Trade in the SUV, use fluorescent light bulbs, turn down your thermostat. These are just some of the things we’re being told we can do to reduce our impact on global warming.
But according to a new report from the National Wildlife Federation, A Gardener’s Guide to Global Warming, there are also many things you can do in the garden that will help combat this serious and potentially devastating environmental problem caused by our voracious appetite for fossil fuels. And the spring gardening season is the perfect time to get started.
“As gardeners, we are both guardians and stewards of our environment,” says Patty Glick, author of the report and global warming specialist for the National Wildlife Federation. “There are many simple and thoughtful ways we can manage our gardens that can make an enormous difference in reducing the impacts of global warming.”
A February report from international climate scientists projects Earth’s average temperature will rise by 4–11 degrees before the end of this century if our dependency on fossil fuels continues unabated. Another report from this prestigious group says changes are happening faster than expected, and the harmful effects of global warming on daily life are already apparent.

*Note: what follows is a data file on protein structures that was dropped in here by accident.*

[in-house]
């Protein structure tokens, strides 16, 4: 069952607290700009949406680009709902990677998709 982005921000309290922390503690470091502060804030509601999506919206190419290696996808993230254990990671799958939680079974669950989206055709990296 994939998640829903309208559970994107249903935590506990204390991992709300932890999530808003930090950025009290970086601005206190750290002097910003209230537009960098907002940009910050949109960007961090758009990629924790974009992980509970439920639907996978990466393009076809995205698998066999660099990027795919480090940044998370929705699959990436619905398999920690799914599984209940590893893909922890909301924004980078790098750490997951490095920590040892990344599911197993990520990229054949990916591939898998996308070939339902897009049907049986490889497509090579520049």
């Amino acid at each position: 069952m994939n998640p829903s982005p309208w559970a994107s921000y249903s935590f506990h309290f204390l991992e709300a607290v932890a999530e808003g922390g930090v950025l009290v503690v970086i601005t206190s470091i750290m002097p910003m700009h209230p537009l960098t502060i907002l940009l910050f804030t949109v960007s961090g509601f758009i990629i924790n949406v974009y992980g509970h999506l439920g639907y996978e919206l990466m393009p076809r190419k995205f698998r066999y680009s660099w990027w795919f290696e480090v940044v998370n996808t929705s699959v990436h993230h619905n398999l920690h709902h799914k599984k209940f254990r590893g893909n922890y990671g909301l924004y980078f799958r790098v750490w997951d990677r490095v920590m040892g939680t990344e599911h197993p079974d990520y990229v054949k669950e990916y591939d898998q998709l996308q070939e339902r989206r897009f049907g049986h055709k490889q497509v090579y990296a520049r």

As any gardener knows, even just a one-degree difference between 32°F and 33°F over a period of time can make a huge difference in a garden. Scientists are now finding what many gardeners have already been noticing: earlier leaf out and bloom times, earlier emergence of butterflies and other insects, and arrival of new bird species at the backyard feeder.
Many of the “hardiness zone maps” that gardeners rely on to identify which plants to choose for their gardens are already being adjusted to account for the impacts of global warming. The Arbor Day Foundation recently shifted Illinois, Indiana, Ohio and part of Michigan from Zone 5 to a warmer Zone 6, along with other zone changes.
In many states, the climate change may be so intense that states may no longer have a favorable climate for their official state tree or state flower before this century is out. Imagine Virginia or North Carolina without the flowering dogwood, Louisiana without bald cypress and magnolia, Kansas without the sunflower or Ohio without the buckeye.
Changes in climate due to global warming will no doubt create some enormous new challenges for gardeners given the strong relationship between our plants and climate variables like temperatures and rainfall. As numerous studies show, any potential benefits from a longer growing season will only be outmatched by a host of problems.
Tune in tomorrow for Part 2 of this story.